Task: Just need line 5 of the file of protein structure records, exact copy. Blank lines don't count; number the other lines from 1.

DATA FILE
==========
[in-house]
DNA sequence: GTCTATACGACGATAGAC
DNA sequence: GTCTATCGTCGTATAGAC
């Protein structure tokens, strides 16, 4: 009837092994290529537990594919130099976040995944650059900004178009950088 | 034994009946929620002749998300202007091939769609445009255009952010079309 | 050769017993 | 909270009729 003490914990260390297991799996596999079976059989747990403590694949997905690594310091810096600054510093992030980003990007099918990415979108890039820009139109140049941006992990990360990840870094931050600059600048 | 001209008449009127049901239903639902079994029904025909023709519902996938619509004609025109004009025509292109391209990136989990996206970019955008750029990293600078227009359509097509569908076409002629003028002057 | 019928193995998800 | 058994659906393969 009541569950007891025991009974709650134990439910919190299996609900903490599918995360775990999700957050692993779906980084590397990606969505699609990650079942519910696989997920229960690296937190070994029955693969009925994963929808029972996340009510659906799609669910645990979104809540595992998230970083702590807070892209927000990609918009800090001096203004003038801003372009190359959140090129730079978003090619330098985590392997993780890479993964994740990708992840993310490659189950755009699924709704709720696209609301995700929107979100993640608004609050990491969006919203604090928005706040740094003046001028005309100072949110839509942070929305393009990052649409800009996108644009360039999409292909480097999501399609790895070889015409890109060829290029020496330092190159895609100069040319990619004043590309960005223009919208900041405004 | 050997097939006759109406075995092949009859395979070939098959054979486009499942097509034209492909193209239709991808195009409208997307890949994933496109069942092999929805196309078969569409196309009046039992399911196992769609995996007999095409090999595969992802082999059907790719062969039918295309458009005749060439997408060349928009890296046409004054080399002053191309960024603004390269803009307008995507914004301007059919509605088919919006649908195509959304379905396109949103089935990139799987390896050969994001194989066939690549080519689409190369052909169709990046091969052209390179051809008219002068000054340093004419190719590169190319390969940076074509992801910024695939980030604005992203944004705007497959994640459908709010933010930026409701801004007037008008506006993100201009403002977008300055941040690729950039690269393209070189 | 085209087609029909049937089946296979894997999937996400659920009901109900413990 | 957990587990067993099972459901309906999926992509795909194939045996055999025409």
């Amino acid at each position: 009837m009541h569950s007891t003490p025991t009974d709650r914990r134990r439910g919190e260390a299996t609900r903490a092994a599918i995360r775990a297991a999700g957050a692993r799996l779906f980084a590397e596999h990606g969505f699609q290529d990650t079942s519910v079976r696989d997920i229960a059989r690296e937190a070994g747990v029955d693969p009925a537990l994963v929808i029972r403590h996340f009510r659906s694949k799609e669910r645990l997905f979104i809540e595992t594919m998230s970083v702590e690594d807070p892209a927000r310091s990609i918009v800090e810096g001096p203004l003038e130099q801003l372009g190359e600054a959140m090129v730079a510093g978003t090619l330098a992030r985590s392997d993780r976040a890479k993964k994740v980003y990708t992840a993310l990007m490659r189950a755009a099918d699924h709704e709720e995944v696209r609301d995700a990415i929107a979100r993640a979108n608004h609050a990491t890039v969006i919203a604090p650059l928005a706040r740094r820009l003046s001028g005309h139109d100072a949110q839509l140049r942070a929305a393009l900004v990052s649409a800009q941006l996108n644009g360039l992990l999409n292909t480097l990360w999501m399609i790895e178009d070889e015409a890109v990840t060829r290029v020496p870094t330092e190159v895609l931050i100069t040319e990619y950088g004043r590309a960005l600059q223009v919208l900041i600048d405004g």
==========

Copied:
């Amino acid at each position: 009837m009541h569950s007891t003490p025991t009974d709650r914990r134990r439910g919190e260390a299996t609900r903490a092994a599918i995360r775990a297991a999700g957050a692993r799996l779906f980084a590397e596999h990606g969505f699609q290529d990650t079942s519910v079976r696989d997920i229960a059989r690296e937190a070994g747990v029955d693969p009925a537990l994963v929808i029972r403590h996340f009510r659906s694949k799609e669910r645990l997905f979104i809540e595992t594919m998230s970083v702590e690594d807070p892209a927000r310091s990609i918009v800090e810096g001096p203004l003038e130099q801003l372009g190359e600054a959140m090129v730079a510093g978003t090619l330098a992030r985590s392997d993780r976040a890479k993964k994740v980003y990708t992840a993310l990007m490659r189950a755009a099918d699924h709704e709720e995944v696209r609301d995700a990415i929107a979100r993640a979108n608004h609050a990491t890039v969006i919203a604090p650059l928005a706040r740094r820009l003046s001028g005309h139109d100072a949110q839509l140049r942070a929305a393009l900004v990052s649409a800009q941006l996108n644009g360039l992990l999409n292909t480097l990360w999501m399609i790895e178009d070889e015409a890109v990840t060829r290029v020496p870094t330092e190159v895609l931050i100069t040319e990619y950088g004043r590309a960005l600059q223009v919208l900041i600048d405004g």